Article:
Soren Kierkegaard distinguishes between objective truth and subjective truth. We can argue empirical (objective) reality while the felt truth of the (subjective) self must be taken at face value. To deeply understand faith, Jazz music, or falling in love they must be experienced; they cannot be apprehended only through reading or observing. This leads to …
If you are seeking the authentic you, the unadulterated authenticity of the unique self, it would only be revealed when you are by yourself, without the distractions or pressures of others. Yet, who we really are might only come from the challenges of interacting with others, otherwise your conception of self is untested.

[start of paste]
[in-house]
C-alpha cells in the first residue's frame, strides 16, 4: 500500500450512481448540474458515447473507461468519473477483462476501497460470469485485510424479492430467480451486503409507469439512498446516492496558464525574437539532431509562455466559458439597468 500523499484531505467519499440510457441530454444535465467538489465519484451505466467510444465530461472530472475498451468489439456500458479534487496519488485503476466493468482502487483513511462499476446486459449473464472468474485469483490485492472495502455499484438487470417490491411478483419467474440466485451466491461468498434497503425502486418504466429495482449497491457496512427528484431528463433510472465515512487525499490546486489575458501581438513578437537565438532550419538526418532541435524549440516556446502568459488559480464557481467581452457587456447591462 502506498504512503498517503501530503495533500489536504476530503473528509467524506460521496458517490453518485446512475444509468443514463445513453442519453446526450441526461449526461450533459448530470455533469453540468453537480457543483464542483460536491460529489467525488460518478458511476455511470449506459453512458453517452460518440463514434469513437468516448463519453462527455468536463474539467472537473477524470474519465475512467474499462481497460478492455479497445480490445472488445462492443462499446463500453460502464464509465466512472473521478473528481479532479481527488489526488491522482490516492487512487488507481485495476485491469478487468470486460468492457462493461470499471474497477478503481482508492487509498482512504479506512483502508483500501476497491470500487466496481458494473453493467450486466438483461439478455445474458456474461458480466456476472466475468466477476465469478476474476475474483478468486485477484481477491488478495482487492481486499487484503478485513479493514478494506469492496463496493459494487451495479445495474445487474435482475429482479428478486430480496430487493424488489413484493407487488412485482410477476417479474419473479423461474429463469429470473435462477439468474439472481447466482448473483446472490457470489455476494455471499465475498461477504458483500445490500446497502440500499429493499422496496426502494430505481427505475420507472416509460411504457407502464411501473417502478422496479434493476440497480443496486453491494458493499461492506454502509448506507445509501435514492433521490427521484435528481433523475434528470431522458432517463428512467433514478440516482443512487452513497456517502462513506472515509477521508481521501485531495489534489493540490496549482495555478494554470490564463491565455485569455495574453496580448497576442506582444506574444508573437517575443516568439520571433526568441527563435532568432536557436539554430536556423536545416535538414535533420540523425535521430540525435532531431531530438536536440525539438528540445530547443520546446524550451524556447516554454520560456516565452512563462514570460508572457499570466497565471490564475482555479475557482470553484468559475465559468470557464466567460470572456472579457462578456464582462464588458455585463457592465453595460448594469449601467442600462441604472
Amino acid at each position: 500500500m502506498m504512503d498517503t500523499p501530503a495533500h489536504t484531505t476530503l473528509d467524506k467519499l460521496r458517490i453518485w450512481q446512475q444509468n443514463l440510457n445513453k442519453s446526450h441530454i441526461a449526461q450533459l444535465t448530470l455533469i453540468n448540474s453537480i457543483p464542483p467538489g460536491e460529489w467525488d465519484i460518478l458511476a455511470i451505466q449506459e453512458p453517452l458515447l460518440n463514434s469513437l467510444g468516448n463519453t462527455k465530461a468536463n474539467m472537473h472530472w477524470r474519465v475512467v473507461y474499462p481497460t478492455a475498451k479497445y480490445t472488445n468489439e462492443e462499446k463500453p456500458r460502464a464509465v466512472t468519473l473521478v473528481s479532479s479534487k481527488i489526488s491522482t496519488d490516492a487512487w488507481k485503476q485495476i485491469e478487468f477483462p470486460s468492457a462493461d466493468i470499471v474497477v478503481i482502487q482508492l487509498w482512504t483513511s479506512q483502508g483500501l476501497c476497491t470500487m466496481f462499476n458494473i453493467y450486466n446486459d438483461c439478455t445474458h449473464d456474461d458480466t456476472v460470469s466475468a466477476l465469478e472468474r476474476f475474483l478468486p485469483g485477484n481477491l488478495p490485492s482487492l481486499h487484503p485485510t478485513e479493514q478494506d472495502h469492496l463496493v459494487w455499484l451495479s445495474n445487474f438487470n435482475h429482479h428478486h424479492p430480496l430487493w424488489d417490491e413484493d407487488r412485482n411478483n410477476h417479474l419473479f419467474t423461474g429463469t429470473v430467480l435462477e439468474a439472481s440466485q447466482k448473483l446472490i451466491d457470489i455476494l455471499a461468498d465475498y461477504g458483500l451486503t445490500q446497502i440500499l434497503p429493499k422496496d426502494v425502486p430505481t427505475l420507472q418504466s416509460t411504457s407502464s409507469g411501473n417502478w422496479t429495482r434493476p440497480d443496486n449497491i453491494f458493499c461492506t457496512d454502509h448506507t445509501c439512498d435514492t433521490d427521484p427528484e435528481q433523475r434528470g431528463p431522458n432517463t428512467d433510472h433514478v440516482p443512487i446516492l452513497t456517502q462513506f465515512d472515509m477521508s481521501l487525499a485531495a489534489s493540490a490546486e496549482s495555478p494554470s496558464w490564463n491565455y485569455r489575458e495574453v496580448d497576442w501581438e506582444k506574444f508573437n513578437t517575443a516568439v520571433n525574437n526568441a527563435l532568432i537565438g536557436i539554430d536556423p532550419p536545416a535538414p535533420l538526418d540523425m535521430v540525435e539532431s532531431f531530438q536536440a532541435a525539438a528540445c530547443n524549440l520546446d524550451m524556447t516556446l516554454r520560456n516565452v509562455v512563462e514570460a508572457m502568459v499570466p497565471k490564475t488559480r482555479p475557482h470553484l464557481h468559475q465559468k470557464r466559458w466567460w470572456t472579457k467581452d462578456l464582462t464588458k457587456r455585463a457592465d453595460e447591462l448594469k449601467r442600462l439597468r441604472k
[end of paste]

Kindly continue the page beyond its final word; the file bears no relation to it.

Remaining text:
You can merge with society to fit in and gain solidarity and comfort. But only you can be you, and great innovation comes from the fringes, not the middle. Vacillating between solitude (singularity) and solidarity (belonging) is a practice we must cultivate.